Here's a data point. When I did my dissertation, I found that if you exhibit a low level of responsiveness in an organization, this negatively impacted the degree to which people trusted you - except if you were more senior. If you're more senior, they assume you're busy rather than being a prick. Somewhat unfortunately, people with lower status tend to cut people of higher status a lot of slack.
Also - and follow me here - trust in leadership is based on competence as well as benevolence, people gauge competence by the maximum instance experienced rather than the median, their memory is more vivid when cortisol (stress) levels are higher, and abrasiveness can undoubtedly be effective in the short run in driving outcomes. In short, being an asshole can be impressively productive and memorably so.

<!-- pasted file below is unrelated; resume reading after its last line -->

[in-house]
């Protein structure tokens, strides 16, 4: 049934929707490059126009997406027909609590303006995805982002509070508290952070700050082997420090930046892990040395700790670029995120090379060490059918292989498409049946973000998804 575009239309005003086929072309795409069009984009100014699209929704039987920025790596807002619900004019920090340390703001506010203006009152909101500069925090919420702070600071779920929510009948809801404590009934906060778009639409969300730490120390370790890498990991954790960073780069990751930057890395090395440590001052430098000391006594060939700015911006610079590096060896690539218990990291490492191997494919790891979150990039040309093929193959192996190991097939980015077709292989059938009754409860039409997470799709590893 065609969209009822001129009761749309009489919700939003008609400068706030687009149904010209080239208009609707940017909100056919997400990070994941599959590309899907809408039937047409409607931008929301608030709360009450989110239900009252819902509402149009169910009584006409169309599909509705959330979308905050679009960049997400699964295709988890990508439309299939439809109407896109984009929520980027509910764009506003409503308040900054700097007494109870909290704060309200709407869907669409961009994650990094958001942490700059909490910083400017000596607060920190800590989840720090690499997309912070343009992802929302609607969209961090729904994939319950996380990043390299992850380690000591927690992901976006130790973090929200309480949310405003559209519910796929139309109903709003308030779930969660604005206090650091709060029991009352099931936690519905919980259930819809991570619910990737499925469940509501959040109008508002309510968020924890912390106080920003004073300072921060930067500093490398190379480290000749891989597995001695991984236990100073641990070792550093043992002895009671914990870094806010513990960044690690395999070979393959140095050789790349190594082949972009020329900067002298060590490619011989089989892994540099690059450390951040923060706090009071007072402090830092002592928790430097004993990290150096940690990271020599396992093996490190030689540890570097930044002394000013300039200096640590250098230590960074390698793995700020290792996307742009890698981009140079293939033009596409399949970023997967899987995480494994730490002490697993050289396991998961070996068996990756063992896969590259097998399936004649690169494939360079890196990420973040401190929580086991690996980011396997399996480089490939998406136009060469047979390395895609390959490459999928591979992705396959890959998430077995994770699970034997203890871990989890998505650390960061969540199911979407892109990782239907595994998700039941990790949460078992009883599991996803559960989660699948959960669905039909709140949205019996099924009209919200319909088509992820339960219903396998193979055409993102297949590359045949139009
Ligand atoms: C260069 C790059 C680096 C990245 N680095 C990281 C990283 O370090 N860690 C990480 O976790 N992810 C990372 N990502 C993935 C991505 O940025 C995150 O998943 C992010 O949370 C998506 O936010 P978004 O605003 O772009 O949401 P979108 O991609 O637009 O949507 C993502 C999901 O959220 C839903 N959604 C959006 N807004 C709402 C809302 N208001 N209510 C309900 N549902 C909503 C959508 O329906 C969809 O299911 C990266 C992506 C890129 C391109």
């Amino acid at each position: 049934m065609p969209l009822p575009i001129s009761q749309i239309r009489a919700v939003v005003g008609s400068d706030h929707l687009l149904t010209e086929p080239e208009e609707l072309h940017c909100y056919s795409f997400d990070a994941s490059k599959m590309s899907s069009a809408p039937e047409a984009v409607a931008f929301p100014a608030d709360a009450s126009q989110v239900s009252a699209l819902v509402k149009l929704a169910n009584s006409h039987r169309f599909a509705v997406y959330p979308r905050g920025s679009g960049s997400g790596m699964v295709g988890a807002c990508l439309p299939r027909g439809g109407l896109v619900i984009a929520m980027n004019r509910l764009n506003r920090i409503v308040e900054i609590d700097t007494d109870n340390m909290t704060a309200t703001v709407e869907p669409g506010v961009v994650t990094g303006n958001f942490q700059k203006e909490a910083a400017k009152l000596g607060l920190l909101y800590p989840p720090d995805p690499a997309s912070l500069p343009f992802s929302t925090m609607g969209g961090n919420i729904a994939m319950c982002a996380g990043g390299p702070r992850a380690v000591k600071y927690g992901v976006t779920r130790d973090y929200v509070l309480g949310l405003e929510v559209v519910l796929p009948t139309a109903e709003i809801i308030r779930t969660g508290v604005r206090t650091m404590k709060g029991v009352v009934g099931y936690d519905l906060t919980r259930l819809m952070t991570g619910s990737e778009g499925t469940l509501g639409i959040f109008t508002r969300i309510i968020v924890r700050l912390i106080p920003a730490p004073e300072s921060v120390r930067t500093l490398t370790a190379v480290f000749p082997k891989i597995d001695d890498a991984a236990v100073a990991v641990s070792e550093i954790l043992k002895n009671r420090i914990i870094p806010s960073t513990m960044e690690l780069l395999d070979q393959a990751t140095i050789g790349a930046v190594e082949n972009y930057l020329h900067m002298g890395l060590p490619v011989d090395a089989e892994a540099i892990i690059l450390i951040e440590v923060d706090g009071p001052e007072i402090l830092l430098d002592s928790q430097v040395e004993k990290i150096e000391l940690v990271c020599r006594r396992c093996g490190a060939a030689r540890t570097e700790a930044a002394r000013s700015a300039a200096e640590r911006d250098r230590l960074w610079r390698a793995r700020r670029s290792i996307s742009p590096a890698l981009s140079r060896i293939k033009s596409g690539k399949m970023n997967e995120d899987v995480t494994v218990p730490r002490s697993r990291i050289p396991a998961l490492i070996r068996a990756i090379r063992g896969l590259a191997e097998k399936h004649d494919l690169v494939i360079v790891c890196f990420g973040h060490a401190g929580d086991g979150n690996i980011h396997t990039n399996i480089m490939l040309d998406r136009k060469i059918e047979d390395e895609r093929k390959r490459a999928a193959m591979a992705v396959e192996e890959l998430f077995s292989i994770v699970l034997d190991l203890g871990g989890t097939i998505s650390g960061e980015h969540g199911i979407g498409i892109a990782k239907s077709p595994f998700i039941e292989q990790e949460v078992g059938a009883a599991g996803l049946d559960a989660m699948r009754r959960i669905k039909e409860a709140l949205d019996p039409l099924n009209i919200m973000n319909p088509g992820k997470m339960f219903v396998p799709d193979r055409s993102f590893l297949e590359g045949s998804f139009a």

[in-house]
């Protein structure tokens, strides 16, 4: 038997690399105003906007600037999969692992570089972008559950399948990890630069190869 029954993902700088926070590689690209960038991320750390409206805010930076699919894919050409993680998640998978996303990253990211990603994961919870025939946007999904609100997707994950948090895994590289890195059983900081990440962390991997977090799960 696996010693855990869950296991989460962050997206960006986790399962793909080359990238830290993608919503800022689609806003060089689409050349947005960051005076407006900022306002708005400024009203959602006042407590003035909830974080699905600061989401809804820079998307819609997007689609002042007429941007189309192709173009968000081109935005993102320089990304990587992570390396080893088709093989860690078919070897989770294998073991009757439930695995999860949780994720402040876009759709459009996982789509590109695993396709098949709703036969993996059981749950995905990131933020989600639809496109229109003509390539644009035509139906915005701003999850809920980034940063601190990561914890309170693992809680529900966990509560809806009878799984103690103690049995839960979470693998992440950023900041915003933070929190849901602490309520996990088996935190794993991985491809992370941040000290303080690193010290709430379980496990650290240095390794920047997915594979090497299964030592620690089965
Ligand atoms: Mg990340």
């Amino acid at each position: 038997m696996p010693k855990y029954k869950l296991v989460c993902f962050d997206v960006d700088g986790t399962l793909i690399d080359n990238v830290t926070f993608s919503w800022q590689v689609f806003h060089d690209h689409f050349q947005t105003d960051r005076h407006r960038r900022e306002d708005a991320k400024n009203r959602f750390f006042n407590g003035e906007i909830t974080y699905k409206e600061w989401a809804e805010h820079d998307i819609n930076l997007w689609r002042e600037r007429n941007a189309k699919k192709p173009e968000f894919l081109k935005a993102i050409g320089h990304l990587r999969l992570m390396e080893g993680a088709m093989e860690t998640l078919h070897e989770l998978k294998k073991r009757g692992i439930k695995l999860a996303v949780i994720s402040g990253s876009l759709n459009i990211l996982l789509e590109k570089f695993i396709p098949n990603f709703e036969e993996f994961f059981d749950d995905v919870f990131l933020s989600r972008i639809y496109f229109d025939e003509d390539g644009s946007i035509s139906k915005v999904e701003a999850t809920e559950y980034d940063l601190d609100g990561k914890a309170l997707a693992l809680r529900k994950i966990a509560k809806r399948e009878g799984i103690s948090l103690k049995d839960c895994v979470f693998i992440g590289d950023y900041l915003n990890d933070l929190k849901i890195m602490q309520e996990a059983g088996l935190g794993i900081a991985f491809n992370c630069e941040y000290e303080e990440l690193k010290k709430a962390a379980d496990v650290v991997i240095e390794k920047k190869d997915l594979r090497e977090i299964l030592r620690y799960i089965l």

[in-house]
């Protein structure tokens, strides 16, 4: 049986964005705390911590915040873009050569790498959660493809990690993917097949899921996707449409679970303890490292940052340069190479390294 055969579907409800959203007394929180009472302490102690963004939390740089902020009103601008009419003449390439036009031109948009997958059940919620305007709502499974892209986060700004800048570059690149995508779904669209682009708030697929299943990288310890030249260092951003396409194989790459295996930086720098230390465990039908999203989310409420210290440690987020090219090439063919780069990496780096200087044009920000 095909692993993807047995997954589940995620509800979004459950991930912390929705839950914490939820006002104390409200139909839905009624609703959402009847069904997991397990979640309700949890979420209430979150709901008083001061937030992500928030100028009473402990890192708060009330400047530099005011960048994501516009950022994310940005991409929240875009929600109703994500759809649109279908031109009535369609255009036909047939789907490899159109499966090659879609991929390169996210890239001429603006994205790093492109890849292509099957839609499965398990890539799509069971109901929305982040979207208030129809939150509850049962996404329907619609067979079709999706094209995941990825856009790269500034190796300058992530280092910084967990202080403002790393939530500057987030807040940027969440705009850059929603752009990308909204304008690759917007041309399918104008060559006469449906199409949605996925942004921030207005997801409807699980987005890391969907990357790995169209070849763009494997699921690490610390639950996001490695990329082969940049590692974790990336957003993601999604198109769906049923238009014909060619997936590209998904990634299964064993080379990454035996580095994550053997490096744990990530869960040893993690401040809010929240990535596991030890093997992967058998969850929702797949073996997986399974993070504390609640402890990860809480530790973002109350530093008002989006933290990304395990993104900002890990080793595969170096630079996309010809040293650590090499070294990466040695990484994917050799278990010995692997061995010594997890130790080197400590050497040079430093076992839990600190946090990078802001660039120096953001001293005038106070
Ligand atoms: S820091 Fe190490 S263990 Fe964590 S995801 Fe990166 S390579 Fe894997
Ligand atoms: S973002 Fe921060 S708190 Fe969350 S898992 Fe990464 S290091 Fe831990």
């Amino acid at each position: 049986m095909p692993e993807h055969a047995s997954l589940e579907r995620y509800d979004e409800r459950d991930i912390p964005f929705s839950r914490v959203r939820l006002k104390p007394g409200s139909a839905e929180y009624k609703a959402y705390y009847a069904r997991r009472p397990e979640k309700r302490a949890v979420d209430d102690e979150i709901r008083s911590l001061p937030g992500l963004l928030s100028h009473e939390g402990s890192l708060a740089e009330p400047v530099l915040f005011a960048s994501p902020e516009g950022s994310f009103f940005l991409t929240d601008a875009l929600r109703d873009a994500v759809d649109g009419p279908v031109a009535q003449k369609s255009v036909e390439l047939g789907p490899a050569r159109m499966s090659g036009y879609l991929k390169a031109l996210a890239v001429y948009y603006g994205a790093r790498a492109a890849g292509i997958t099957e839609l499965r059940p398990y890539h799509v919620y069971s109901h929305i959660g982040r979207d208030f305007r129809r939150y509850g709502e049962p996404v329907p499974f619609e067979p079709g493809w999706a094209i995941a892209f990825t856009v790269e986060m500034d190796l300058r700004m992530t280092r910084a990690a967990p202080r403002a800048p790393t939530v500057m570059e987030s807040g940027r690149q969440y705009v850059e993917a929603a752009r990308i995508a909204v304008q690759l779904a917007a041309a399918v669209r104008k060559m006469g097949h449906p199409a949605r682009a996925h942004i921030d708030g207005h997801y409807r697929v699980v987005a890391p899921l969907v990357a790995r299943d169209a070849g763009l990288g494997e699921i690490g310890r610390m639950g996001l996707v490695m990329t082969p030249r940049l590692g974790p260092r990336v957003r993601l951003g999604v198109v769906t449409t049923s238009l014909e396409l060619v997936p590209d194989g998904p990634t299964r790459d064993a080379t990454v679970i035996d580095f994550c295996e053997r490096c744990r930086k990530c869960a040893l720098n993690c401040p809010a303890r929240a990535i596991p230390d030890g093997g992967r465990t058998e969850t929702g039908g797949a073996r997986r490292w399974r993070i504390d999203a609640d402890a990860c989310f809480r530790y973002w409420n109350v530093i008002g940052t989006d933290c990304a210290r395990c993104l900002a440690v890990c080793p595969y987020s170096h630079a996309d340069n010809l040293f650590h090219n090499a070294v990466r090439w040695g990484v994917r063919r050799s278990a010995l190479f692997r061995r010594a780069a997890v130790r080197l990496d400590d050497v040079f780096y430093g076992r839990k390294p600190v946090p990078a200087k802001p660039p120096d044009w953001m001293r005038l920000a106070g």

I've found that leaders who are assholes but supremely competent or brilliant tend to be loved by their staff. Phrases used include "Challenging but rewarding", "The cost of genius", "It's not personal", "I've learned so much", and "I wouldn't take back the experience for the world." There's a belief that the leaders wouldn't have accomplished so much if they didn't knock down some walls. And A-players seek steep learning curves and development opportunities above all.
So does that lead us to the somewhat repelling notion that being an asshole is okay if you're really good at what you do? Well, here's the rub: This is true only if you're really that good, if you're right all the time, and the best strategy over the time horizon in scope is really to knock down walls rather than build bridges. Maybe Steve Jobs was, but it's a rare enough confluence that I wouldn't put my eggs in that basket.